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28 College textbooks are a different breed since U.S. laws don't require the publishers to provide alternate formats. Does Bookshare have access to many of these titles?

Yes, Bookshare has access to these files via colleges and universities through partnerships with for scanning and sharing books. Bookshare hopes to build many more partnerships with colleges and universities to legally share their scanned textbooks through Bookshare with other schools. In addition, Bookshare is working on developing partnerships with college textbook publishers.

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29 Can students download books by themselves?

Yes, students who have individual memberships (with their own passwords) can download books for themselves. For U.S. students, membership is free through an award from the U.S. Department of Education Office of Special Education Programs (OSEP). To qualify, the student must include the school’s name on the Membership Agreement Form. If the student is already a member of your organizational membership, you can print a special form that will allow the student to register without sending additional proof of disability. Go to My Organization, select the “Members” option, select a student on your roster and use the “Individual Membership Form” button. You’ll be asked to download a PDF form. This form contains a special code that will allow Bookshare to approve disability based on the student’s organizational membership details. Have the student or parent fill out the remaining fields on the form and return it to Bookshare by mail or fax.

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30 If we have multiple students who need the same book, do we need to download the book for each student separately?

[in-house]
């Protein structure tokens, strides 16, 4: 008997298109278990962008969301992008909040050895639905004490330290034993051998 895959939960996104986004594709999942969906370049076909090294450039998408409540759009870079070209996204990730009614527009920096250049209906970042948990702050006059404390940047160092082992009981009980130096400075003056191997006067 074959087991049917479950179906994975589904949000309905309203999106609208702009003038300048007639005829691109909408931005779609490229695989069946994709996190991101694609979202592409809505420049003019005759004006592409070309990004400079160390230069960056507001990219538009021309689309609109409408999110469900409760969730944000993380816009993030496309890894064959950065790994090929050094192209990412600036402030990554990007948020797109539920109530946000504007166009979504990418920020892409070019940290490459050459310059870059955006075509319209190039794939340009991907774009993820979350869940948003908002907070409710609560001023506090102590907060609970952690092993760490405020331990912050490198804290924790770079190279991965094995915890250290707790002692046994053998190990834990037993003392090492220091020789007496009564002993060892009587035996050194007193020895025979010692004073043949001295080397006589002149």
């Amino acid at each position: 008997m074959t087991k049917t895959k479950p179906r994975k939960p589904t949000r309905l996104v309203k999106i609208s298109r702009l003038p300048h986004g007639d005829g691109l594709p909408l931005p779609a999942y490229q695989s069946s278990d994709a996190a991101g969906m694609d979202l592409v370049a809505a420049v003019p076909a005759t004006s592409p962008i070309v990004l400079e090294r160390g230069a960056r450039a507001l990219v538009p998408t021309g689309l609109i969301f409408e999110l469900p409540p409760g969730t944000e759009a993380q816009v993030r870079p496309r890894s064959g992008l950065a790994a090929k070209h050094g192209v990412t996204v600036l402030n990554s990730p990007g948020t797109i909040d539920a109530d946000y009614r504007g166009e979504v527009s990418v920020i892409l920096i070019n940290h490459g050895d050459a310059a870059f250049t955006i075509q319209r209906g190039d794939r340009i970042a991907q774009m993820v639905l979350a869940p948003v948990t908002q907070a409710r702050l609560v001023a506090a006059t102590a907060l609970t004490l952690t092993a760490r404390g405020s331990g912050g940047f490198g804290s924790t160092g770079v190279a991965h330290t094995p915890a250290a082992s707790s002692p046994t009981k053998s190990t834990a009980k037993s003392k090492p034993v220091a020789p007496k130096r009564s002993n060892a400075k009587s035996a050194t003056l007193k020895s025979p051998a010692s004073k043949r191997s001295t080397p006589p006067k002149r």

To protect publishers’ interests under the terms of the copyright act, each book file downloaded is digitally fingerprinted with the information about the student who will be receiving the book. With these fingerprints, Bookshare can detect illegal sharing and identify the Member responsible. In addition, Bookshare has an obligation to its funders to accurately track the numbers of students receiving books and the numbers of books. Therefore, if you want to distribute the same book to multiple students, you’ll need to download a separate copy of the book for each student. During the downloading process, you’ll have the option to select multiple Member names. At the finish page, you will see a separate book file for each Member you selected, marked with that Member’s first and last name. Select each file to begin the download process. Ultimately, downloading files one by one will be faster for you, because file size would increase if multiple student books were in one zipped download. Also, you can distribute the smaller zipped files individually to each student. Please be sure each file goes to the right student, in keeping within Bookshare's digital rights management policy.